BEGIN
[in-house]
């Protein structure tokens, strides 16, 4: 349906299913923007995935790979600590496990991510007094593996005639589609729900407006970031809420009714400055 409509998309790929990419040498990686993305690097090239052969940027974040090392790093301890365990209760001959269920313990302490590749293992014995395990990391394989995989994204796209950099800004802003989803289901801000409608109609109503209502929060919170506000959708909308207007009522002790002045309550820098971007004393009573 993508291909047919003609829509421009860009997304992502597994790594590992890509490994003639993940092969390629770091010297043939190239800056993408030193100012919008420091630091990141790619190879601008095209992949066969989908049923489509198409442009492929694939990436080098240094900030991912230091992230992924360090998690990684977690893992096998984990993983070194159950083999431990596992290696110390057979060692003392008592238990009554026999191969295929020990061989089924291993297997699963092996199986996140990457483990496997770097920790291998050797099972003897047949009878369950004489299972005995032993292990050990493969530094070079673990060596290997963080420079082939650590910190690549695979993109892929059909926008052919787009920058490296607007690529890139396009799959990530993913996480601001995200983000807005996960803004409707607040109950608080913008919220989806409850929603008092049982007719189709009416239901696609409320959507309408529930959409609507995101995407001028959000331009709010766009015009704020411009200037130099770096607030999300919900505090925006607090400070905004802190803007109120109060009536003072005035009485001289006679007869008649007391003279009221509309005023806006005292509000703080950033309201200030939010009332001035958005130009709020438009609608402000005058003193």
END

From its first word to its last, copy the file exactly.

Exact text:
[in-house]
């Protein structure tokens, strides 16, 4: 349906299913923007995935790979600590496990991510007094593996005639589609729900407006970031809420009714400055 409509998309790929990419040498990686993305690097090239052969940027974040090392790093301890365990209760001959269920313990302490590749293992014995395990990391394989995989994204796209950099800004802003989803289901801000409608109609109503209502929060919170506000959708909308207007009522002790002045309550820098971007004393009573 993508291909047919003609829509421009860009997304992502597994790594590992890509490994003639993940092969390629770091010297043939190239800056993408030193100012919008420091630091990141790619190879601008095209992949066969989908049923489509198409442009492929694939990436080098240094900030991912230091992230992924360090998690990684977690893992096998984990993983070194159950083999431990596992290696110390057979060692003392008592238990009554026999191969295929020990061989089924291993297997699963092996199986996140990457483990496997770097920790291998050797099972003897047949009878369950004489299972005995032993292990050990493969530094070079673990060596290997963080420079082939650590910190690549695979993109892929059909926008052919787009920058490296607007690529890139396009799959990530993913996480601001995200983000807005996960803004409707607040109950608080913008919220989806409850929603008092049982007719189709009416239901696609409320959507309408529930959409609507995101995407001028959000331009709010766009015009704020411009200037130099770096607030999300919900505090925006607090400070905004802190803007109120109060009536003072005035009485001289006679007869008649007391003279009221509309005023806006005292509000703080950033309201200030939010009332001035958005130009709020438009609608402000005058003193």